The metal of the day isn’t metal again, sorry.
For starters let me get one thing out of the way. I had a great time playing Shadowrun, it helped me produce some memorable gaming moments and I had a blast portraying my NPC’s and the unique setting and there are mechanics in the game which I think are of value and help drive play in fun ways (ex: The equipment and contacts systems.). I will be the first to admit that I have very little patience for slow, crunchy, “tactical” combat and so some of my criticisms you should take with a grain of salt. Even If you love the game and think its flawless, more power to you. But even if hyper-simulation is your thing when it comes to tabletop games, there’s still got to be some better and more effective ways to go about it.
9/10 people agree, this editing is terrible.
The game goes through the introduction of the various concepts of Shadowrun and cyberpunk in general, VR simulation, globalization, etc. Mega corporations form the main antagonists of the Shadowrun world. Sure there are other foes like street gangs, bug spirits, crime syndicates and potentially governments. But the zaibatsus dwarf them all in scope and in ability. It’s a lot of fluff that precedes the actual real mechanics of the game, which isn’t a problem in concept but rather in execution.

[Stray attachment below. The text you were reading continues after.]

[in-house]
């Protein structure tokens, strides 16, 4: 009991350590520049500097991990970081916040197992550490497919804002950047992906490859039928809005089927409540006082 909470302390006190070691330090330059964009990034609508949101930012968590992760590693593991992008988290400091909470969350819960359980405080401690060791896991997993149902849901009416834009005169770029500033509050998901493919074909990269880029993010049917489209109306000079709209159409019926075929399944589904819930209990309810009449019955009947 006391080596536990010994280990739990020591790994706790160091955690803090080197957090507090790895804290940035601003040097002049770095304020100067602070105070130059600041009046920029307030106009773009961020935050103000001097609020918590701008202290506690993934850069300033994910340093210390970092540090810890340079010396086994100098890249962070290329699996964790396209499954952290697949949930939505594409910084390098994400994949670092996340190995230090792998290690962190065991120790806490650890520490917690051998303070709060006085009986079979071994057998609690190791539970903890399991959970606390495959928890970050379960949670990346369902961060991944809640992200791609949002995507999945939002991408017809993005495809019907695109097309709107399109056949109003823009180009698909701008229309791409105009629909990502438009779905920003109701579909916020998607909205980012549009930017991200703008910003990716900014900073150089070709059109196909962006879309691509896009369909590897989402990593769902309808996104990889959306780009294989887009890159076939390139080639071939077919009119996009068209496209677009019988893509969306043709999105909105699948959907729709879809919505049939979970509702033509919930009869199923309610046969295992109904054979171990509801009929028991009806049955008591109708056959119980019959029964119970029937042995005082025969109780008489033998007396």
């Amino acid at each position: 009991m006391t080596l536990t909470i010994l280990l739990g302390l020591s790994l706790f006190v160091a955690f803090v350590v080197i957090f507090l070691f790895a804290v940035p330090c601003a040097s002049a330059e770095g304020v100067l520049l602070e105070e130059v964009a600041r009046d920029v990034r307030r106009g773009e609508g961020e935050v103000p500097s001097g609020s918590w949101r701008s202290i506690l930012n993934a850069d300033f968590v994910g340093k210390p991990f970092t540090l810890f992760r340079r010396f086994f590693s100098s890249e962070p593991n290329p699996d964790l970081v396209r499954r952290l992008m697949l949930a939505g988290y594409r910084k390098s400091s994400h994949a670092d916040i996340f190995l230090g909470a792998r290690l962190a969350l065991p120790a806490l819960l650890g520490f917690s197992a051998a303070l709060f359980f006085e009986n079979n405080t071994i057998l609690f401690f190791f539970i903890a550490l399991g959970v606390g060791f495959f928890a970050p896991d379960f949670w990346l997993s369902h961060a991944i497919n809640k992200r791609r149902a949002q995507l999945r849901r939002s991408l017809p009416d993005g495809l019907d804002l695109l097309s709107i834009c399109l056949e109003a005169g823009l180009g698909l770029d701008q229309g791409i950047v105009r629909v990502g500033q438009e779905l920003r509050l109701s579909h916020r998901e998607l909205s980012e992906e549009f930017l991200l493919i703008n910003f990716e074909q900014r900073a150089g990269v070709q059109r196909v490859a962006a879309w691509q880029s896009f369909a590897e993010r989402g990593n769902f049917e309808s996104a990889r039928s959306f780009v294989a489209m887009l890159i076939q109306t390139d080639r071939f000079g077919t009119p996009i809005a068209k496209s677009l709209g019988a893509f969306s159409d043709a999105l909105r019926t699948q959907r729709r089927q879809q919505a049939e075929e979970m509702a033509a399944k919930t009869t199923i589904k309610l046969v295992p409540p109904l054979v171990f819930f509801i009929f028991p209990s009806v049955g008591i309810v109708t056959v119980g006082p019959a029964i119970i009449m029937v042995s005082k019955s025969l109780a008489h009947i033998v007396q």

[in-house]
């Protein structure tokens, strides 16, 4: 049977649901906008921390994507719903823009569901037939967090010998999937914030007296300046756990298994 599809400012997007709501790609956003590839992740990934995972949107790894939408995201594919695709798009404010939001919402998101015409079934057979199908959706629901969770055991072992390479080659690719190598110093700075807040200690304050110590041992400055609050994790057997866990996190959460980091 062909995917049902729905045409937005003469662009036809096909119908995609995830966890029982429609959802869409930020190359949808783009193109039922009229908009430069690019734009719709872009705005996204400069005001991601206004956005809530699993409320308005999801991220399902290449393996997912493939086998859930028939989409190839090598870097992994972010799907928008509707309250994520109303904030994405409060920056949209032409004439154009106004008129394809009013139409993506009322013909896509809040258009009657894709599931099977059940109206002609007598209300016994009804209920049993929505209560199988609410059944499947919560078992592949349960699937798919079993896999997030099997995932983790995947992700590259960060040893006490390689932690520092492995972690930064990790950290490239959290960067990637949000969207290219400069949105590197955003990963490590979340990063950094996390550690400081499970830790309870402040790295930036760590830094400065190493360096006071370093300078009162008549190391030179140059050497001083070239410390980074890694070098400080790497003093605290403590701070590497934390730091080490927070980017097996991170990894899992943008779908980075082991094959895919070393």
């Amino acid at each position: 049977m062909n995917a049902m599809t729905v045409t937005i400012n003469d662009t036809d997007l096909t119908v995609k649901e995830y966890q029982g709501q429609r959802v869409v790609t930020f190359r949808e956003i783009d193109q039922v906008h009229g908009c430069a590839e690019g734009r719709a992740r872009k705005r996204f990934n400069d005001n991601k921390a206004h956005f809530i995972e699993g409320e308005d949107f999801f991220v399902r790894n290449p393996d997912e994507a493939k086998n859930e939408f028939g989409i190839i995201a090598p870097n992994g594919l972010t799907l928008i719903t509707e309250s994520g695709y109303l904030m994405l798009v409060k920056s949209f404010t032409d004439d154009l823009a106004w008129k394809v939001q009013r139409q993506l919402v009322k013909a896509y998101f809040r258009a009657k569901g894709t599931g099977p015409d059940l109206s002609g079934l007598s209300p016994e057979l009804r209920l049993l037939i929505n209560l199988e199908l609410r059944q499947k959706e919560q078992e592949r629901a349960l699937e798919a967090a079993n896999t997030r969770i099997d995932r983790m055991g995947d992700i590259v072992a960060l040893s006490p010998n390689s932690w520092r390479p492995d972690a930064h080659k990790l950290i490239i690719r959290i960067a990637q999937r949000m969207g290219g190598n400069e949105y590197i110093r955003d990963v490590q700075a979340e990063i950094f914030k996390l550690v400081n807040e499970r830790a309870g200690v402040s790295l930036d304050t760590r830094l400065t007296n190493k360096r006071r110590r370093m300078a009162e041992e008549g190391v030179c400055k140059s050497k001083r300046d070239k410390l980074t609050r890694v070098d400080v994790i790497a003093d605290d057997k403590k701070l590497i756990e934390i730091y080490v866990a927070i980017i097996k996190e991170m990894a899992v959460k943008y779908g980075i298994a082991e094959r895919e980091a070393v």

The trouble is that there’s so much of it to plow through and much of the information isn’t useful to either player or GM at this stage of the book. Now most reference points I have to other RPG books for comparison is mostly fantasy games (F20) which is perhaps unfair due to the ubiquitous of Dungeons and Dragons in the hobby. Everyone knows Dungeons and Dragons, so informing the players in these games is less necessary since we’re already familiar with the common tropes. Even so if you are buying this game then that assumes you’ve either a) Liked the games concepts and setting or you are already a cyberpunk fan and this is the biggest product on the market for it, (this is me) b) Played the video games and thought the same thing, or c) You were roped into doing this and you don’t really care about it either way, just get to the part where I can decide what cool guns I get to shoot people with.